Bauman, along with co-author Alexander Tuzhilin of New York University’s Stern School of Business, examined the personalized e-learning systems approach with the help of a tuition-free online university. By using curricula from 42 classes and test results from 910 students over three semesters, the researchers created a system to pinpoint—and address—specific areas within a student’s comprehension that needed improvement.
The team reported their findings in the paper, “Recommending Remedial Learning Materials to Students by Filling Their Knowledge Gaps,” which was published in MIS Quarterly in 2018.
In this real-life experiment throughout the 2014-2015 academic year, Bauman’s team identified where students’ knowledge waned and provided materials to supplement these gaps. “Instead of revising the entire lesson, we provided catered lessons to fill those gaps,” says Bauman.
The students had diverse backgrounds, from both the United States and developing countries, and studied in a variety of programs, from business to computer science to art history. The researchers split the students into three groups: a control group that received no recommendations, a group that received non-personalized recommendations, and a group that received recommendations tailored to the individual student.
Bauman and his team created taxonomies that mapped all the topics covered within a specific course, built a library of remedial learning materials, and matched test questions with course topics. After analyzing test scores, the researchers identified the students’ weaknesses. The students in the non-personalized group received generic recommendations for the course, while students in the personalized group received remedial materials for specific topics that were identified via testing.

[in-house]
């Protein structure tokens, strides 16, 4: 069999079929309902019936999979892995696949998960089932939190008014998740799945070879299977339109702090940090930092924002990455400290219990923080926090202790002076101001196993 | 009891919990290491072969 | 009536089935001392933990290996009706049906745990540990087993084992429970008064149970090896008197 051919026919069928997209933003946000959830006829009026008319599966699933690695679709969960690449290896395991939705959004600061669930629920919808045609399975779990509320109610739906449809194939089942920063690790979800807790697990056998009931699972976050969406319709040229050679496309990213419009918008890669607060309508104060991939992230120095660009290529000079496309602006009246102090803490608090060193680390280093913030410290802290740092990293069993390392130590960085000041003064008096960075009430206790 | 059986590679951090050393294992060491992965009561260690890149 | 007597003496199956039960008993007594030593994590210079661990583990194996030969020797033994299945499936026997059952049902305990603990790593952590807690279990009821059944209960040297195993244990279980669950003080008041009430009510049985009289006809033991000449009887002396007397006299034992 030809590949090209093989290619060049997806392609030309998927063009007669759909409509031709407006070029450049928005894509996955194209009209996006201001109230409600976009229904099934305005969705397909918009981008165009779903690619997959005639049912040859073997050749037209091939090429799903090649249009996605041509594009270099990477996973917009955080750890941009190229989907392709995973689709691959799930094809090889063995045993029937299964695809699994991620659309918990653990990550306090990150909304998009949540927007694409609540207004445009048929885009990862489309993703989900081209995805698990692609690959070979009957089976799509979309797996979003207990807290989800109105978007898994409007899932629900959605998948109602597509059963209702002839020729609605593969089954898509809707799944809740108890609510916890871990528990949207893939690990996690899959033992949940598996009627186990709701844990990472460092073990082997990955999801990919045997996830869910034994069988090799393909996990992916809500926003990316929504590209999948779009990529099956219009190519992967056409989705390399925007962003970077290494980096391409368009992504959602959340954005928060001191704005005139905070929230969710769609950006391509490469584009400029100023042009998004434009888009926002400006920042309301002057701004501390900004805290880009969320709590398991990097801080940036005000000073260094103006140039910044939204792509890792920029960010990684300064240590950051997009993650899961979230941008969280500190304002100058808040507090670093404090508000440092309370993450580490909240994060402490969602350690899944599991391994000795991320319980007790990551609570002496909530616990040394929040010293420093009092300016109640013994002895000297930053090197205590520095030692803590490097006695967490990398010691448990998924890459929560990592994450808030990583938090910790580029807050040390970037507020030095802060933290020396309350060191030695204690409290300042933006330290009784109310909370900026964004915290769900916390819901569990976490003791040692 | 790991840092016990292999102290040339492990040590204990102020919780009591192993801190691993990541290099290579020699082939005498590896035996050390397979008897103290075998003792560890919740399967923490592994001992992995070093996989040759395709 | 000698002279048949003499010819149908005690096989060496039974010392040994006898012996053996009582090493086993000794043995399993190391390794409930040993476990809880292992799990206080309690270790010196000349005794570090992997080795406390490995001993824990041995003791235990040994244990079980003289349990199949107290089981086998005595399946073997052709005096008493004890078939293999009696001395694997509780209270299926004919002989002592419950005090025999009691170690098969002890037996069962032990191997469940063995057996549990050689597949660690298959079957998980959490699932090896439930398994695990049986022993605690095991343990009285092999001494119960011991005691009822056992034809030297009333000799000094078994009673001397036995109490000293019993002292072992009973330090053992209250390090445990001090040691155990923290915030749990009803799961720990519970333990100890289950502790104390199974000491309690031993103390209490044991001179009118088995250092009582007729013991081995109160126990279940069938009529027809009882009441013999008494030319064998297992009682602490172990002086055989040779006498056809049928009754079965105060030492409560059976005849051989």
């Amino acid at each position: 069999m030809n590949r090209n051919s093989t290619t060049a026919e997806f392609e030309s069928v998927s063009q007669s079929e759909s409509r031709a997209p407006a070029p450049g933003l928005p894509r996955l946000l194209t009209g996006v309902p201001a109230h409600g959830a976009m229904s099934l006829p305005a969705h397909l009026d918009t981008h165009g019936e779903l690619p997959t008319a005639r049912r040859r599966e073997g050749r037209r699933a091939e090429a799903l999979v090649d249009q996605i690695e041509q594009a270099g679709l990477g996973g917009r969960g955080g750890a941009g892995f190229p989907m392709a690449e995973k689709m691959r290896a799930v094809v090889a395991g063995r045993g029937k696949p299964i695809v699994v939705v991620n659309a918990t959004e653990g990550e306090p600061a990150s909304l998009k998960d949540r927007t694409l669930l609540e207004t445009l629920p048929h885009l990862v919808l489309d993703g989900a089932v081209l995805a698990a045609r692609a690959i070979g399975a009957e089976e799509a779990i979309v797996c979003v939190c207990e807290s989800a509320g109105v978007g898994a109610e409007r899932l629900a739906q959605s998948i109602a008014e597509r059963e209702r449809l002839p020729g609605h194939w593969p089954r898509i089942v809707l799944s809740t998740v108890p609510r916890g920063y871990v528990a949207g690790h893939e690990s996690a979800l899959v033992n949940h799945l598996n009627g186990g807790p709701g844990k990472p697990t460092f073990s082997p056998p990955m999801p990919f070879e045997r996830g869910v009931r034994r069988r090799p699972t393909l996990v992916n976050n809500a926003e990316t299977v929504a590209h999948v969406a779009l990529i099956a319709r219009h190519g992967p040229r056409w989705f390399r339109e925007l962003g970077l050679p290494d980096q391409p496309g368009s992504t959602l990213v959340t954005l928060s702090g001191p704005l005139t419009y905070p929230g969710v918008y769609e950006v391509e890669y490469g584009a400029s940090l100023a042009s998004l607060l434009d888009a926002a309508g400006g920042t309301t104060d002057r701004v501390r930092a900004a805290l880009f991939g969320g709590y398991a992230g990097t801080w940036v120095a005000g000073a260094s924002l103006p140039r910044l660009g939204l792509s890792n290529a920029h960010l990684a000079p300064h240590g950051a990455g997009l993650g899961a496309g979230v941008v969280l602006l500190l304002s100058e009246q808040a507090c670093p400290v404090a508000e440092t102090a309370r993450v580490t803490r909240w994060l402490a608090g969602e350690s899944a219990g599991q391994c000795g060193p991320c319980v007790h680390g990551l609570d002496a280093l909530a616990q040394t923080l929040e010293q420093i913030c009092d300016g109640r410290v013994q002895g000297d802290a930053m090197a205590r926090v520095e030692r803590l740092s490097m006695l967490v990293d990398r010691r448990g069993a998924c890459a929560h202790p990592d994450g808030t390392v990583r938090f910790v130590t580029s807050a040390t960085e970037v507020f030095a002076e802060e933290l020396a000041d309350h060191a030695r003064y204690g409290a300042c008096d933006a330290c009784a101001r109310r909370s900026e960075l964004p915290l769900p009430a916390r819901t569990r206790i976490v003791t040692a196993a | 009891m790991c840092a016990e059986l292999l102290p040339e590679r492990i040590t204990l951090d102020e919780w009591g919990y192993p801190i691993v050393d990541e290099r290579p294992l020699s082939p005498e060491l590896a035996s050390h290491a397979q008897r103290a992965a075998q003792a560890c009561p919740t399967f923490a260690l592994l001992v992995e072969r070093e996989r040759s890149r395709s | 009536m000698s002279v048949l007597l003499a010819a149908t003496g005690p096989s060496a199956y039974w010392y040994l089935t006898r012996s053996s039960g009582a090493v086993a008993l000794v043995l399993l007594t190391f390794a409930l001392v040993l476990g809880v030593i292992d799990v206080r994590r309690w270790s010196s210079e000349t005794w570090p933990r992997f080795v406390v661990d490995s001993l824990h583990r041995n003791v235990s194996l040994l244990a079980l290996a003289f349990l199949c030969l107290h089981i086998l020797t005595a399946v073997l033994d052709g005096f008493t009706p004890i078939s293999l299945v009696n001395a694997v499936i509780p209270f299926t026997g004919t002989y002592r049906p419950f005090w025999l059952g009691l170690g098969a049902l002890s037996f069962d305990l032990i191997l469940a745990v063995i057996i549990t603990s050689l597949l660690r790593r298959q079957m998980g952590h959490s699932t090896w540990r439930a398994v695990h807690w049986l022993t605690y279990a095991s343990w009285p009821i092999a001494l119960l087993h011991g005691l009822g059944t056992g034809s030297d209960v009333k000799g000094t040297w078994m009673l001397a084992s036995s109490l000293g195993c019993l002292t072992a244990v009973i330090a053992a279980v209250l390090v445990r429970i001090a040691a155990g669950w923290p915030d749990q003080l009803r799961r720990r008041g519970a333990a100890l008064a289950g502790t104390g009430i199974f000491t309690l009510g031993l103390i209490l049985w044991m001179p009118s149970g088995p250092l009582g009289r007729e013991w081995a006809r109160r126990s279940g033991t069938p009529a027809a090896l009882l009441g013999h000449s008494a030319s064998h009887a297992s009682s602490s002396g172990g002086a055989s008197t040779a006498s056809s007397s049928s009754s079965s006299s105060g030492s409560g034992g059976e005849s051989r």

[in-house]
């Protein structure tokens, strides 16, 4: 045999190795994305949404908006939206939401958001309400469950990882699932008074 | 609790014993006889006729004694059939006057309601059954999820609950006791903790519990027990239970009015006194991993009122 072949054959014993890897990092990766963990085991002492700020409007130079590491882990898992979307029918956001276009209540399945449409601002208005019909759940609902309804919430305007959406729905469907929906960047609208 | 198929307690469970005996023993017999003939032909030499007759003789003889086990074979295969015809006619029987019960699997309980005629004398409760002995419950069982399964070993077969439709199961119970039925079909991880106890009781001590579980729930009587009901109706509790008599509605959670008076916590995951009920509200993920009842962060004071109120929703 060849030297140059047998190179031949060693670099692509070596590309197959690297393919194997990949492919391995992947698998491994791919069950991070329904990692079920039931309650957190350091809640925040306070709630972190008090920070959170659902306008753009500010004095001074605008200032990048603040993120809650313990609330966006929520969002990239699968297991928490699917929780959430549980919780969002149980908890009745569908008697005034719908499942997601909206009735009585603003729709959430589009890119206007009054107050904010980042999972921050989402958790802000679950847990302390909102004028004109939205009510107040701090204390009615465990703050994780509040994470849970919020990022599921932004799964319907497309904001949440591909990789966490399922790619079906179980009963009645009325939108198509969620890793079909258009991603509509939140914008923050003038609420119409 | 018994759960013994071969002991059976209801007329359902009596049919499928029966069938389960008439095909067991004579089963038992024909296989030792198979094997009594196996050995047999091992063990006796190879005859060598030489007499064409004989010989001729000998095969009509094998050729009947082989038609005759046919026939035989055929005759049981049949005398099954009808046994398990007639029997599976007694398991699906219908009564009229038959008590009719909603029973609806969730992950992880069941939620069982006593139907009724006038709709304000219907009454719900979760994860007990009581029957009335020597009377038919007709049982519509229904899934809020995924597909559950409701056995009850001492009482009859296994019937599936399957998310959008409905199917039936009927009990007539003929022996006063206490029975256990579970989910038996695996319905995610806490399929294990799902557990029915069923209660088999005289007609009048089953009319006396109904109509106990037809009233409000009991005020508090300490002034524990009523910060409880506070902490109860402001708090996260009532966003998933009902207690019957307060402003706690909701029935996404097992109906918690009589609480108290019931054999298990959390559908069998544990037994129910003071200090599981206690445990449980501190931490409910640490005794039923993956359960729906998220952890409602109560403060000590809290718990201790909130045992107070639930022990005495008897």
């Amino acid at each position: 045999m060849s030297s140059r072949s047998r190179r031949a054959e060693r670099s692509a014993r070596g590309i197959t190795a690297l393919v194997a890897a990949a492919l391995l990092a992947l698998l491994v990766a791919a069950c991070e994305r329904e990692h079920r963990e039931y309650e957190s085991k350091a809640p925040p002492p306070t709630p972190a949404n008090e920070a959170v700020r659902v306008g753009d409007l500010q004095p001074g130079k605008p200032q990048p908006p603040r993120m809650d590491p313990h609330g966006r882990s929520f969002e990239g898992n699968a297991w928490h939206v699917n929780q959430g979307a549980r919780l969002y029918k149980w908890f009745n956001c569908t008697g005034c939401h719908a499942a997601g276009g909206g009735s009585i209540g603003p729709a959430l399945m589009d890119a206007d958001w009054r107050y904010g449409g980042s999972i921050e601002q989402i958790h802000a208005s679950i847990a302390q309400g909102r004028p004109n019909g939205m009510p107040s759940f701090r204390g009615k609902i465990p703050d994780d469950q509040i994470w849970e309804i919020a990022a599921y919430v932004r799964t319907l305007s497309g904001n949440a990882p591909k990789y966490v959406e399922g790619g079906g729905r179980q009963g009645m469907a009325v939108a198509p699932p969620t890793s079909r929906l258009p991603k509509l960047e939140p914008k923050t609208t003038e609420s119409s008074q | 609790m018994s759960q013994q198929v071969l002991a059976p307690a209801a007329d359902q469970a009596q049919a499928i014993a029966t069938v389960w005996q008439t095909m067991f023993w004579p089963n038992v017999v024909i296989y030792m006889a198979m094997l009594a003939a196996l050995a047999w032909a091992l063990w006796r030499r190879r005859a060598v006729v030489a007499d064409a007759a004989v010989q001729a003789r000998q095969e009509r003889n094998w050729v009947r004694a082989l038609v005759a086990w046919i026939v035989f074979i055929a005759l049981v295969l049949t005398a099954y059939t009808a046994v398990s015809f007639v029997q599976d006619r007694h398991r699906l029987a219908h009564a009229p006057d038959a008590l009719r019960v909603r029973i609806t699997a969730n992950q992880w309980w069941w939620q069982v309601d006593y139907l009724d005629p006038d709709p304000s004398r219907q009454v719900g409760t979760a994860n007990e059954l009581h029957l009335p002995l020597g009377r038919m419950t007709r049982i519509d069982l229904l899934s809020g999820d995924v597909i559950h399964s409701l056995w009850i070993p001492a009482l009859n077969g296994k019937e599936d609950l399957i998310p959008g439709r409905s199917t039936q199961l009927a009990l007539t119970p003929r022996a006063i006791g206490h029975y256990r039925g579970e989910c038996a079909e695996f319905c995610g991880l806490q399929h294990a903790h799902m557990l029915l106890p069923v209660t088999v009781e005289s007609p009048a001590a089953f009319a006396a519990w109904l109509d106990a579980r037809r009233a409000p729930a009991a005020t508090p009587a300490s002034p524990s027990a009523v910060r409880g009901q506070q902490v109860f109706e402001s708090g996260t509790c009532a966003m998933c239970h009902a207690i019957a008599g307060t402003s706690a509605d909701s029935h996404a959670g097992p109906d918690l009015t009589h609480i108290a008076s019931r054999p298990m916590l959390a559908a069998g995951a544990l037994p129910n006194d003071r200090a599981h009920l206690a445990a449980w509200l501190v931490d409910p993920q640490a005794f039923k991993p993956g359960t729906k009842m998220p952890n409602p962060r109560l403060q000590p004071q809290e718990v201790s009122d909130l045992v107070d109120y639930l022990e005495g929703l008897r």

“First, we showed that most of the students who received our recommendations found them relevant and helpful,” says Bauman. Second, the “average” students, who received a test score between 70 and 90 in previously taken courses, were most affected by personalized recommendations. “These students improved their performance on the final exams significantly more, in comparison to their prior performance before they received personalized recommendations than the students from the control group.” For this subset of students, the personalized group received an average grade of 83.22 in their final exams, while the control group scored an average of 79.39.
The study received limited interactions with students who were classified as “falling behind” (those whose previous grade averages were below 70) as only six students who received personalized recommendations actually clicked on the materials. Similarly, students who were “excellent” (with average grades above 90) were less likely to need remedial lessons.
Bauman found that, by determining specific materials needed to supplement their understanding, students saved time and energy in preparation for their exams.